Intel says on course to regain chip production leadership

Intel has vowed to regain leadership in production technology against rivals like Advanced Micro Devices and Nvidia Corp. PHOTO: AFP

SAN FRANCISCO - Intel is hitting all the targets it has set on a path to regain leadership in semiconductor manufacturing, according to the executive responsible for the effort.

“We’re completely on track,” Intel vice-president Ann Kelleher, the head of technology development, said on Monday in a press briefing. “We do quarterly milestones, and according to those milestones we’re ahead or on track.”

Intel chief executive Pat Gelsinger has vowed to regain leadership in production technology, formerly one of the foundations of the company’s decades of dominance in the US$580 billion (S$787 billion) industry.

Ms Kelleher’s team is trying to make up for the chipmaker’s delay in delivering a manufacturing technique that arrived five years later than originally promised. The group is accelerating the effort to introduce new processes at an unprecedented pace.

If Mr Gelsinger’s plan succeeds, Intel stands to reverse market share losses to rivals such as Advanced Micro Devices (AMD) and Nvidia Corp.

Better production will also allow Intel to attract customers for the CEO’s attempt to take on Taiwan Semiconductor Manufacturing Co (TSMC) and Samsung Electronics in the growing business of contract manufacturing – making semiconductors for other chip companies.

Currently TSMC and Samsung are widely credited with having overtaken Intel in production technology. The Taiwanese company pioneered the business of making chips for others, and both companies are now central to the global supply chain.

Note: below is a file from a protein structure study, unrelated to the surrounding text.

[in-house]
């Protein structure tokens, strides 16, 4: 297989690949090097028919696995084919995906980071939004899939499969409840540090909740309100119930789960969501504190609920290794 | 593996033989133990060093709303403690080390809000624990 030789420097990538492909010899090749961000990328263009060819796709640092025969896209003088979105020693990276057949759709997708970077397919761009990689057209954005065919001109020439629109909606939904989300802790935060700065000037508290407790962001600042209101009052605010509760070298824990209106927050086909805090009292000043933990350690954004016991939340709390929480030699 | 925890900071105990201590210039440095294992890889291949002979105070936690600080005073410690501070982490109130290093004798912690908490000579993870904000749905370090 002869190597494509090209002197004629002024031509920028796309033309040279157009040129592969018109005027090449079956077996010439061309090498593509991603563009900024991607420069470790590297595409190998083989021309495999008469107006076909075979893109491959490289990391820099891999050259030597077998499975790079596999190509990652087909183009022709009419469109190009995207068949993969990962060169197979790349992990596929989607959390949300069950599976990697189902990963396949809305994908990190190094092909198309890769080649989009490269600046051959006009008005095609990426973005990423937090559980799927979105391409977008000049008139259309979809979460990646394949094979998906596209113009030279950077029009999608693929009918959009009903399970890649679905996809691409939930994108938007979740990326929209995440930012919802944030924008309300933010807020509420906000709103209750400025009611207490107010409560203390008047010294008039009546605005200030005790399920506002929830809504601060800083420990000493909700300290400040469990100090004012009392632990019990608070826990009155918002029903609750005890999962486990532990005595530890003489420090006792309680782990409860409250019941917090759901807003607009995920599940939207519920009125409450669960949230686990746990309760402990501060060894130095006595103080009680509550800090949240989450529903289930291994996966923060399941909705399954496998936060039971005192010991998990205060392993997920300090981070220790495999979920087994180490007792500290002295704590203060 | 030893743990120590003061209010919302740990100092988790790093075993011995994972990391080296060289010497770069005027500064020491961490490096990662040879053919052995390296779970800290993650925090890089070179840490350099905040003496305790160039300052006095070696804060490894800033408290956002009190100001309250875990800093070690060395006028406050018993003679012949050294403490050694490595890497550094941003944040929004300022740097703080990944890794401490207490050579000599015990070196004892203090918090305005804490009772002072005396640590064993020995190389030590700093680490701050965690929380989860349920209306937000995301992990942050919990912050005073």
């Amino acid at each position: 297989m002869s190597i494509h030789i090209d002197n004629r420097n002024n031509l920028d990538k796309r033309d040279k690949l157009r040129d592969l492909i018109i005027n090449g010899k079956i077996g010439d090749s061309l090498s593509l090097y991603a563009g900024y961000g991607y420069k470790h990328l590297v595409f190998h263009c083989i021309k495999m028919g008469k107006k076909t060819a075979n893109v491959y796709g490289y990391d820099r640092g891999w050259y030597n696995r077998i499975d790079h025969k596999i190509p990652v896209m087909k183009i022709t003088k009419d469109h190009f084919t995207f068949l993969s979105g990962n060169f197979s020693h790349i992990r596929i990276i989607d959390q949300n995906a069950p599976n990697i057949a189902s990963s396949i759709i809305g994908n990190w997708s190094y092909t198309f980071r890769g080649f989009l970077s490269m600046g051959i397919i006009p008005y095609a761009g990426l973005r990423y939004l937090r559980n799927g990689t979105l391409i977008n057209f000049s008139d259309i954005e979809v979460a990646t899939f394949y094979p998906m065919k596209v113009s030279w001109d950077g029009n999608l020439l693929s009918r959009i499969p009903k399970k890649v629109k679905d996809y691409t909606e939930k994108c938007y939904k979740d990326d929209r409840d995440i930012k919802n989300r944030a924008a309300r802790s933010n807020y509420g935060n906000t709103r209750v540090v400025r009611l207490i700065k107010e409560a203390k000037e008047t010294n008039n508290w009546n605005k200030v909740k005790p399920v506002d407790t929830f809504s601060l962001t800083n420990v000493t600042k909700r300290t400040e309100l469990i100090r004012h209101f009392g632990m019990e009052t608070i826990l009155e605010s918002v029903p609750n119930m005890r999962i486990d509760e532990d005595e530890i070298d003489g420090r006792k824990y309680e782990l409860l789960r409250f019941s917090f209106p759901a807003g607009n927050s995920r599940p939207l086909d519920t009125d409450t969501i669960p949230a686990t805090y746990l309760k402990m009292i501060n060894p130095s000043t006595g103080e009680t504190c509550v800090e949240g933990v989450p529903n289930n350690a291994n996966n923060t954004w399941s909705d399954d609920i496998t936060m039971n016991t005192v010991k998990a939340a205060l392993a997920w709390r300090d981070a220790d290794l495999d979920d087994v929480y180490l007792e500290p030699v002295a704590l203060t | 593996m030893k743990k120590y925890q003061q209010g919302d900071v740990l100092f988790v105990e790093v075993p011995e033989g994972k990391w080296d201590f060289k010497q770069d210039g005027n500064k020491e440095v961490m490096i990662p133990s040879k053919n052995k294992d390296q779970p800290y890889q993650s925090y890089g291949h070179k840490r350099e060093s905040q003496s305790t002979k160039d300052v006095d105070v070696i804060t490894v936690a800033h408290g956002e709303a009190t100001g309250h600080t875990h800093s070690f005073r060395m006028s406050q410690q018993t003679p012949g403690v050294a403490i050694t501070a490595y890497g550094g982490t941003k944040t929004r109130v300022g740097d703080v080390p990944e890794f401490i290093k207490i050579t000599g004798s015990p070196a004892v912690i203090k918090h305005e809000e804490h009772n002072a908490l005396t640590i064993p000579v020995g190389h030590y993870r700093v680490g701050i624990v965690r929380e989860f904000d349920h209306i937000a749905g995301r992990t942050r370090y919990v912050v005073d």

That includes making components for companies including Apple, Qualcomm and Amazon.com, as well as direct Intel rivals such as AMD and Nvidia.

Ms Kelleher said Intel is taking a far more pragmatic approach than in the past, building in contingency plans to make sure there are no more major delays.

It is also relying more on equipment vendors for help, rather than trying to do all the work itself, she said.

“Intel in the past had high walls in terms of not sharing,” said Ms Kelleher. “We don’t need to lead in everything.”

Intel is trying to improve its manufacturing capabilities as it struggles with declining revenue and a steep drop in demand for personal computers, which generate more than half its sales.

In October, the company said actions including headcount reductions and slower spending on new plants will result in savings of US$3 billion in 2023, with annual cuts swelling to as much as US$10 billion by the end of 2025.

Manufacturing chips with better production – with improvements designated in smaller numbers of nanometres (nm), or billionths of a metre – makes factories more efficient and improves the ability of the electronic components to store and process data in a more efficient way.

Intel is currently mass producing 7nm chips. It is ready to start manufacturing 4nm semiconductors and will be ready to move to 3nm in the second half of 2023, Ms Kelleher said.

Originally a measure of the main part of a transistor, the nanometre term is now more loosely applied to signify how advanced companies are relative to their rivals.

While terms like 7nm may have little relevance to the actual world of chip production these days, Ms Kelleher is committed to restoring Intel’s lustre. She said her budget is secure and will not be affected by the company’s cost cuts. BLOOMBERG

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